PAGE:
Mastodon, Eagles of Death Metal & Russian Circles Give Boston an Earful (SHOW REVIEW/PHOTOS)

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The tsunami of sound that is Mastodon, swept through Landsdown Street and the House of Blues on May 8th and left a wake of musical destruction behind as they tore through an unrelenting and monstrous twenty-song set list. Troy Sanders (bass, vox), Bill Kelliher (guitar), Brent Hinds (guitar, vox) and Brann Dailor (drums, vox) took no prisoners by opening their set with the galloping “Sultan’s Curse”. From the start, it was clear, that the audience was in for a wild ride.

The band, who call Atlanta, Georgia their hometown – put their fans in a stranglehold with the blistering “Ancient Kingdom”, the pummeling and dramatic “Ember City” and “Andromeda”. Just over half way through their set, they interjected the more radio-friendly “Show Yourself” that they have been prone to perform on the late-night television circuit to help promote their latest release Emperor of Sand.

 

Guitarists Hinds and Kelliher traded riffs, licks and well-orchestrated fretboard fireworks as Sanders and Dailor handled most of the lead vocal duties. It should be noted that Brann Dailor’s aptitude behind the kit is one that should be witnessed firsthand. Other highlights included the grungy “Steambreather” and the set’s finale, “March of the Fire Ants” – a brutal assault on the senses, plucked from their rookie release, Remission.

Mastodon kept the jib-jab to a minimum between songs and stayed somewhat hidden in the shadows for most of the set. They were clearly more focused on their music than worrying about their appearance. Mastodon was dwarfed by several tall and this LED video screens that were illuminated with trippy visuals that were cleverly and subtly tied into each song.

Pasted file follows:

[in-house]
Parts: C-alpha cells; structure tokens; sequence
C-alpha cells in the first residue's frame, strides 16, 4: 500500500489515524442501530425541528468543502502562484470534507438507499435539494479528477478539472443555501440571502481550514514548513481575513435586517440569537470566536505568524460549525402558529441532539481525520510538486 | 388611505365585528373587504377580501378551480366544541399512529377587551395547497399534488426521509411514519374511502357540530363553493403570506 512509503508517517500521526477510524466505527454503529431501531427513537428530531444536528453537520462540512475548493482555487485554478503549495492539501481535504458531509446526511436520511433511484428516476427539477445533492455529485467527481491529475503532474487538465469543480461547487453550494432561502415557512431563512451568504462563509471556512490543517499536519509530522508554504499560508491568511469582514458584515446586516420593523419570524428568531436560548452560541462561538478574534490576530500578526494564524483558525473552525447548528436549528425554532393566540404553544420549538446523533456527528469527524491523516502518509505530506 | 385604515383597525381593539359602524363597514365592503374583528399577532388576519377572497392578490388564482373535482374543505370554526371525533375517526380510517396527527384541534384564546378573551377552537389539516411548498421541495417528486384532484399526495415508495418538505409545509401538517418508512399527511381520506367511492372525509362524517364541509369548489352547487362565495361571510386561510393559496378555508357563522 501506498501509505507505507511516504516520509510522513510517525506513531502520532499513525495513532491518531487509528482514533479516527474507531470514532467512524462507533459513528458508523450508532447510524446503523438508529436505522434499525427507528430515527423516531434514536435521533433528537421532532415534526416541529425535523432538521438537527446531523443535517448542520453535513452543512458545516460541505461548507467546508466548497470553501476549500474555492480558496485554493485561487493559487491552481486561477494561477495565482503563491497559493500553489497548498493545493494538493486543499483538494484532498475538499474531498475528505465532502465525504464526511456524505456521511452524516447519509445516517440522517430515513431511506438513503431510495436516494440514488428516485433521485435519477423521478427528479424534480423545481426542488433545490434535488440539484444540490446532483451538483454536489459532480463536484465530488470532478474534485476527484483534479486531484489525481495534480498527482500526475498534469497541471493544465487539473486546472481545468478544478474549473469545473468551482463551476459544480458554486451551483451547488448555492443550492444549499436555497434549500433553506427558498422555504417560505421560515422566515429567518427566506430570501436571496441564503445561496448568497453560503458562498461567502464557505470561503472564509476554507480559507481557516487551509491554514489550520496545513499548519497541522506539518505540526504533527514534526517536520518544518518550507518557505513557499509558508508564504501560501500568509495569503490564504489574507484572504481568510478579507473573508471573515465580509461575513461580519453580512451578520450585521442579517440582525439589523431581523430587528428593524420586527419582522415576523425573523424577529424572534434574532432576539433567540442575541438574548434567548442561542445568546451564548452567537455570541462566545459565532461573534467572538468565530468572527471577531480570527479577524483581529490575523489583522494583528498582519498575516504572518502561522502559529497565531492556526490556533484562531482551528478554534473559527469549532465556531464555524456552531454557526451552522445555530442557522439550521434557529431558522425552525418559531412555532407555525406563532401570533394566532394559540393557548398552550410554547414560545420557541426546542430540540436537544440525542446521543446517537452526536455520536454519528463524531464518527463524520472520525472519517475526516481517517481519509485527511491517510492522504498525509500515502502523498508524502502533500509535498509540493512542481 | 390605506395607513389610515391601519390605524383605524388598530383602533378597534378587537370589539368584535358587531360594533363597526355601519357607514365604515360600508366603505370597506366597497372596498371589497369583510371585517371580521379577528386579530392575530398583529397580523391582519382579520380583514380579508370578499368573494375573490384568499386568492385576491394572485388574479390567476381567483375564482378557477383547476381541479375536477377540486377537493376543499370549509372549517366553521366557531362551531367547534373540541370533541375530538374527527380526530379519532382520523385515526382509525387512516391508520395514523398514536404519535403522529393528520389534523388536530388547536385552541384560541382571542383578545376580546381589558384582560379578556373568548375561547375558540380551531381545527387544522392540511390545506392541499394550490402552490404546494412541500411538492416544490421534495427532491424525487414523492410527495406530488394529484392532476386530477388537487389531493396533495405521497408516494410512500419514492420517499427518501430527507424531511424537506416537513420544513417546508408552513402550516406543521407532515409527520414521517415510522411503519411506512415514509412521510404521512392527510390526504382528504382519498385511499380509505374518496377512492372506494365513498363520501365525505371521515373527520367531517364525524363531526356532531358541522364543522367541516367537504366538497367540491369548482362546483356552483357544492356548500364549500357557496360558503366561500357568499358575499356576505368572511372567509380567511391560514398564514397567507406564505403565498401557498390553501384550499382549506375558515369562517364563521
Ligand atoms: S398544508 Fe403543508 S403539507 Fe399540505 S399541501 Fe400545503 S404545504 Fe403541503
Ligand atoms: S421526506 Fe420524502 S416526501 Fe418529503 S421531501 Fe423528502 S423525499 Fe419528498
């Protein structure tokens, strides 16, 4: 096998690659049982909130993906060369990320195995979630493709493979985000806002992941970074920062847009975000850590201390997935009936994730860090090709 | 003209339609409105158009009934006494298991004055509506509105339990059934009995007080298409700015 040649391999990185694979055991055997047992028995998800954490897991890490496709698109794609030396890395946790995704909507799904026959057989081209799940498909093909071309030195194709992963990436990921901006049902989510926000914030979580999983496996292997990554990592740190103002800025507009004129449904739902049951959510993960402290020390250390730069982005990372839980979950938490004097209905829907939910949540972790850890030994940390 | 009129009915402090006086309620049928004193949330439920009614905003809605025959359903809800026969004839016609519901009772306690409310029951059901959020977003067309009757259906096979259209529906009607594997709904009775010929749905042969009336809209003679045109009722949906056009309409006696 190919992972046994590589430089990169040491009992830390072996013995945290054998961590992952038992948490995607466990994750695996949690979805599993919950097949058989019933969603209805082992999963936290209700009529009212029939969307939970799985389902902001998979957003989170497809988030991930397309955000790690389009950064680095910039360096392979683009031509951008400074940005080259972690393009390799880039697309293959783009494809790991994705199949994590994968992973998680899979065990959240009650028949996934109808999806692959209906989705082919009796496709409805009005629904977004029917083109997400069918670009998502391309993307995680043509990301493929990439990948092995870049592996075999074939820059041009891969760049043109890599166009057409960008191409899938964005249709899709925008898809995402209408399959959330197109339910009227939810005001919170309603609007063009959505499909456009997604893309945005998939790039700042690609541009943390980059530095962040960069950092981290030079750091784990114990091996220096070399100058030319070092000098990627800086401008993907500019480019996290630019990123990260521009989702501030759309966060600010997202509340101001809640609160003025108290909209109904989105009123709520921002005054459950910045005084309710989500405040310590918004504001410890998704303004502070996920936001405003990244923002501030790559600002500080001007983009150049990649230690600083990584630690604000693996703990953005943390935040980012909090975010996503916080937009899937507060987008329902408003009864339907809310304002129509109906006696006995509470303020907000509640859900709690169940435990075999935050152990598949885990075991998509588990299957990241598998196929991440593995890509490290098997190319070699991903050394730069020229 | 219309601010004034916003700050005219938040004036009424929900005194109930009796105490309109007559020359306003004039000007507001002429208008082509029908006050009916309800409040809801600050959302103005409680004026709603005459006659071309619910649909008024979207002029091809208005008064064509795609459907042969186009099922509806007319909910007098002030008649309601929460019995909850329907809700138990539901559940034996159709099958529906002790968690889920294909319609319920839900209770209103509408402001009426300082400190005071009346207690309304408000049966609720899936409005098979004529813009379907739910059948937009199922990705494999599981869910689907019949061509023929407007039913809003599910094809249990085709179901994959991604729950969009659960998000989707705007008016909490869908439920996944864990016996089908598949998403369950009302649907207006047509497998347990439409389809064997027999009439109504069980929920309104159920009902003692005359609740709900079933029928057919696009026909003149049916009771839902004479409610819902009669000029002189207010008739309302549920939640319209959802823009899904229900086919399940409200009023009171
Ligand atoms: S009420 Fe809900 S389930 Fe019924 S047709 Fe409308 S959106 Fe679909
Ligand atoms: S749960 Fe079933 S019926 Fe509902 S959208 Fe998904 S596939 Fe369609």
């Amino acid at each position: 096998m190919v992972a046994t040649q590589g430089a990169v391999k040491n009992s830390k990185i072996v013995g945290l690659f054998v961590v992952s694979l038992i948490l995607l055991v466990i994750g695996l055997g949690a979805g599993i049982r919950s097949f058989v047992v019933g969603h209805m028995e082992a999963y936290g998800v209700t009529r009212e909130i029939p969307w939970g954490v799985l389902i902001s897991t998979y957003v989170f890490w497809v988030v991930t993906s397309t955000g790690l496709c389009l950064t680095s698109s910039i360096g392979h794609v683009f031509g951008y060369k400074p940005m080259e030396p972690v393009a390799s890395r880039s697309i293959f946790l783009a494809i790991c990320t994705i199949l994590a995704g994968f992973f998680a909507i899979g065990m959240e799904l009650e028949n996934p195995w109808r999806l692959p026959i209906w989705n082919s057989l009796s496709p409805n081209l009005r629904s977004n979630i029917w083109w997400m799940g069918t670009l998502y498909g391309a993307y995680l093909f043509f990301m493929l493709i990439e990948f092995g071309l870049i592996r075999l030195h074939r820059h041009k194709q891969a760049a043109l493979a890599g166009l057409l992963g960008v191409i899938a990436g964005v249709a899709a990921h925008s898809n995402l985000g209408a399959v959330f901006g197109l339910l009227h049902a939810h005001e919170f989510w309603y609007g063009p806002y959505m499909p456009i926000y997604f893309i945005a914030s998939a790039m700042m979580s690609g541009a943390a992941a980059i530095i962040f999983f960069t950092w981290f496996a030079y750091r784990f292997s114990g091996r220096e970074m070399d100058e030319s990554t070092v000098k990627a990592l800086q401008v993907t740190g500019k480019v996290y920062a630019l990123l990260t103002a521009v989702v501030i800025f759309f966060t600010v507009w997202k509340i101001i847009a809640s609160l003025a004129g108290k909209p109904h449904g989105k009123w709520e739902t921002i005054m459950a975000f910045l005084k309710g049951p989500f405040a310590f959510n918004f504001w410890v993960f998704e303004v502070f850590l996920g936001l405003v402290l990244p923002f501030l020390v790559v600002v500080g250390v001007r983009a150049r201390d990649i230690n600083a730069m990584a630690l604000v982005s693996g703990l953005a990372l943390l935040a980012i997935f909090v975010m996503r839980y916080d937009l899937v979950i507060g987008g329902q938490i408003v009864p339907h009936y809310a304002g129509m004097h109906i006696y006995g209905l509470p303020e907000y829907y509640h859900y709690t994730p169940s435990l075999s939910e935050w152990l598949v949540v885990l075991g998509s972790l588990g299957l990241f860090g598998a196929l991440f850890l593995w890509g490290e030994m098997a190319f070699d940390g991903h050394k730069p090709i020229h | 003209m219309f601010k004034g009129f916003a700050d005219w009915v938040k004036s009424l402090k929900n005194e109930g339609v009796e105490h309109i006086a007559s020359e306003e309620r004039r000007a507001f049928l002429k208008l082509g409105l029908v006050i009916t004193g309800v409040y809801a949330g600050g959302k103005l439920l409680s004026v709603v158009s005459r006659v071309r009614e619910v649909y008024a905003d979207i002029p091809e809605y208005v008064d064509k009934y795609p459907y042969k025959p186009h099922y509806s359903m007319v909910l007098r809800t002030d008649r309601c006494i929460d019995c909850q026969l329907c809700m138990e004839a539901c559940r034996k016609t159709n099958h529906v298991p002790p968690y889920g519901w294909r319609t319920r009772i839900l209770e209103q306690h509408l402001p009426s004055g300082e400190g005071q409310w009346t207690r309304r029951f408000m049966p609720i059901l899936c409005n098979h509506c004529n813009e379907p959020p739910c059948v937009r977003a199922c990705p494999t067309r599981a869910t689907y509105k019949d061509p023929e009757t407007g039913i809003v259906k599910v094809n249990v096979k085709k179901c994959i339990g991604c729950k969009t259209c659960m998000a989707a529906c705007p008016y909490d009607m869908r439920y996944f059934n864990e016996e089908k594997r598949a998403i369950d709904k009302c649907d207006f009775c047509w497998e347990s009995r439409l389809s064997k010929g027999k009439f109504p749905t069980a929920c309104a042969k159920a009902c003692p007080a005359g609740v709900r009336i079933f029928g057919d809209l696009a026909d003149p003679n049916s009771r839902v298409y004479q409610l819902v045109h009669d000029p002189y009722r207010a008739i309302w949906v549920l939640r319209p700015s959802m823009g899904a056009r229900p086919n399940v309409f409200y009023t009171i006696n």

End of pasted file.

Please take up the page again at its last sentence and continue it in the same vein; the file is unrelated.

Eagles of Death Metal, led by Jesse Hughes (lead vox, guitar) may have had the most fun on stage, compared to the bands that would bookend the evening. Right off the bat, EODM set the mood with having Mastodon’s tatted guitarist Brent Hinds join the band for “I Only Want You”. The band clearly had fun with “Complexity” and a masterful cover of Bowie’s “Moonage Daydream” which popped up later in the set – to the delight of many. EODM’s final offering included a power chord duel between Hughes and fellow guitarist David Catching, a drum solo from Brantley Gilbert, a bass solo a la Jenny Vee and other rock and roll shenanigans to put the icing on the cake.

Chicago’s Russian Circles, who were the first act of the night, got the ball rolling with their controlled set of unique and heavy instrumental compositions. Circles played in the dark, save a few blasts from their backlighting. The talented trio skillfully trudged through their four-song set that included the complex and intriguing “Harper Lewis” and “Defecit”.

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